2. Zero-Shot Protocol Extraction

Once we have this representation, we turn our attention to learning a model to extract information regarding an FSM from its RFC. Specifically, we want to structurally annotate the protocol RFC, so that we know precisely which parts of the text describe different states, transitions, variables, errors, etc. in the protocol logic. To do this, we define a grammar that describes a higher-level abstraction of the structure of a general FSM for network protocols, as well as the structure of the RFC document describing the FSM.

bool      ::= true | false
type      ::= send | receive | issue
def-tag   ::= def_state | def_var | def_event
ref-state ::= ref_state id="##"
ref-event ::= ref_event id="##" type="type"
ref-tag   ::= ref-event | ref-state
def-atom  ::= <def-tag>engl</def-tag>
sm-atom   ::= <ref-tag>engl</ref-tag> | engl
sm-tag    ::= trigger | variable | error | timer
act-atom  ::= <arg>sm-atom</arg> | sm-atom
act-struct::= act-struct | act-struct act-atom
trn-arg   ::= arg_source | arg_target | arg_inter
trn-atom  ::= <trn-arg>sm-atom<trn-arg> | sm-atom
trn-struct::= trn-struct | trn-struct trn-atom
ctl-atom  ::= <sm-tag>sm-atom</sm-tag>
           | <action type="type">act-struct</action>
           | <transition>trn-struct</transition>
           | sm-atom
ctl-struct::= ctl-atom | ctl-struct ctl-atom
ctl-rel   ::= relevant=bool
control   ::= <control ctl-rel>ctl-struct</control>
e         ::= control | ctl-atom | def-atom | e_0 e_1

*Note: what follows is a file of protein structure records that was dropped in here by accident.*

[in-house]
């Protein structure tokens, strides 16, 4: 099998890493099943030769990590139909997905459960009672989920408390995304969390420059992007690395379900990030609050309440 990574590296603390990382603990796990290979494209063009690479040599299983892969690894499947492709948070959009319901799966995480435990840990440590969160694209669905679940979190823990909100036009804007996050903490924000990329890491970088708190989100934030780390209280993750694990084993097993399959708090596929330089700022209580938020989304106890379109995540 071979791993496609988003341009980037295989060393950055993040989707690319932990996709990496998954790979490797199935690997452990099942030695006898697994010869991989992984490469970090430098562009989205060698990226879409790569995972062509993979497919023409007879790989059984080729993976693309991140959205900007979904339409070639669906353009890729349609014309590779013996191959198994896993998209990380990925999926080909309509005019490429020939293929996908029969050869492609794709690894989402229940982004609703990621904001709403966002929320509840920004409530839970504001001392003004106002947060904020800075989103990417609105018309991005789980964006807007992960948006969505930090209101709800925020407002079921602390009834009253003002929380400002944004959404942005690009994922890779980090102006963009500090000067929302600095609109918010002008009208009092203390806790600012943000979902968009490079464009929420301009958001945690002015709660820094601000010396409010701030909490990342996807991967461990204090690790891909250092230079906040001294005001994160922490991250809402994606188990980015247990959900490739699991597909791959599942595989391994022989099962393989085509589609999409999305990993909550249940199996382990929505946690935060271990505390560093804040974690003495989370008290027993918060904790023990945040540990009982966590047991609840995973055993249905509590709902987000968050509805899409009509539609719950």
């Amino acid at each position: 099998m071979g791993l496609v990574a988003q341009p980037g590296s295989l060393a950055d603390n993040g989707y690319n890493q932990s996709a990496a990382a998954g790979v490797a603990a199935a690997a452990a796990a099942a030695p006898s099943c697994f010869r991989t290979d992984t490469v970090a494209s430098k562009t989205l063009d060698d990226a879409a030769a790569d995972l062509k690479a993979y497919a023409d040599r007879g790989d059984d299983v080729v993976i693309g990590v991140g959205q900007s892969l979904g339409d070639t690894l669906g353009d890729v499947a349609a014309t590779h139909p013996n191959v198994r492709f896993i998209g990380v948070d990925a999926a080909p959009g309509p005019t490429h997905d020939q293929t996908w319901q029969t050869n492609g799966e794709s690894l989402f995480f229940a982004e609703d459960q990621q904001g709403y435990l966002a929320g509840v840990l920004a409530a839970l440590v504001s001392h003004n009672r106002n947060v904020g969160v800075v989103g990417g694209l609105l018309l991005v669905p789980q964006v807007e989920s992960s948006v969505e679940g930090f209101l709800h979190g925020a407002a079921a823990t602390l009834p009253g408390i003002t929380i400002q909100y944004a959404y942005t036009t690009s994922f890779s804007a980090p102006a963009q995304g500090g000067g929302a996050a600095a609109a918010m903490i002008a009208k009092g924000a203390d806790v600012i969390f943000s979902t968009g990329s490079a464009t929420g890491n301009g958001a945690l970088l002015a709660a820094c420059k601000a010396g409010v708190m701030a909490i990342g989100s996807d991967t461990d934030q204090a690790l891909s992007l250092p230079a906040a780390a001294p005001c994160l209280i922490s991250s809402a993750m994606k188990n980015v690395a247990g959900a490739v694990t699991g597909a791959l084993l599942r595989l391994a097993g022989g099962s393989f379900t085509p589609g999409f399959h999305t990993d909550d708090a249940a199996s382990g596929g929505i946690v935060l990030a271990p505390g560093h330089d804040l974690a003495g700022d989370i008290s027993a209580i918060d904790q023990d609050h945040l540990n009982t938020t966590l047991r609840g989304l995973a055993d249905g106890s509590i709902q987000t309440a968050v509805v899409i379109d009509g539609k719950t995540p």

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The grammar is general-purpose and intended to support any network protocol. At a high level, it consists of:

  • Definition tags, used to define states, transitions, etc.;
  • Reference tags, used to observe mentions of previously defined data;
  • State Machine tags, used to track states and transitions; and
  • Control flow tags, used to record the syntactic structure of the RFC document.

For example, consider the following snippet from the Datagram Congestion Control Protocol RFC:

The client leaves the REQUEST state for PARTOPEN when it receives a DCCP-Response from the server.

We can annotate this snippet like so:

Diagram of snippet annotation

Now we know where to look in the RFC in order to find certain information (states, transitions, events, etc.). We call this annotated version of the RFC an "intermediate representation". For full details refer to Section III in our paper.

Annotating the RFC document by hand is almost as time-intensive as manually deriving the protocol FSM. Clearly, annotation should be automated! We experimented with several state-of-the-art NLP algorithms for this task:

  • LinearCRF - a linear-chain conditional random fields model;
  • NeuralCRF - a BERT encoder enhanced with a Bidirectional LSTM CRF layer;
  • LinearCRF+R - like LinearCRF but with some heuristic post-processing rules; and
  • NeuralCRF+R - like NeuralCRF but with those same heuristic post-processing rules.
LinearCRF NeuralCRF
LinearCRF NeuralCRF

We evaluate the algorithms on the BGPv4, DCCP, LTP, PPTP, SCTP, and TCP RFCs, in Section VIII (a) of our paper. Generally, we find that the neural models outperform the linear ones.

3. Protocol State Machine Extraction

Suppose we're studying the DCCP RFC, and we've produced its intermediary representation either by hand or using LinearCRF, NeuralCRF, LinearCRF+R, or NeuralCRF+R. Now that we know where to look in order to read the RFC, it's time to extract an FSM. Recall that an FSM consists of states s ∈ S, some kind of events e ∈ E, and transitions t ∈ S x E x S. We take the stance that there are four kinds of events: timeouts, epsilon-transitions (like noops), send-events, and receive-events.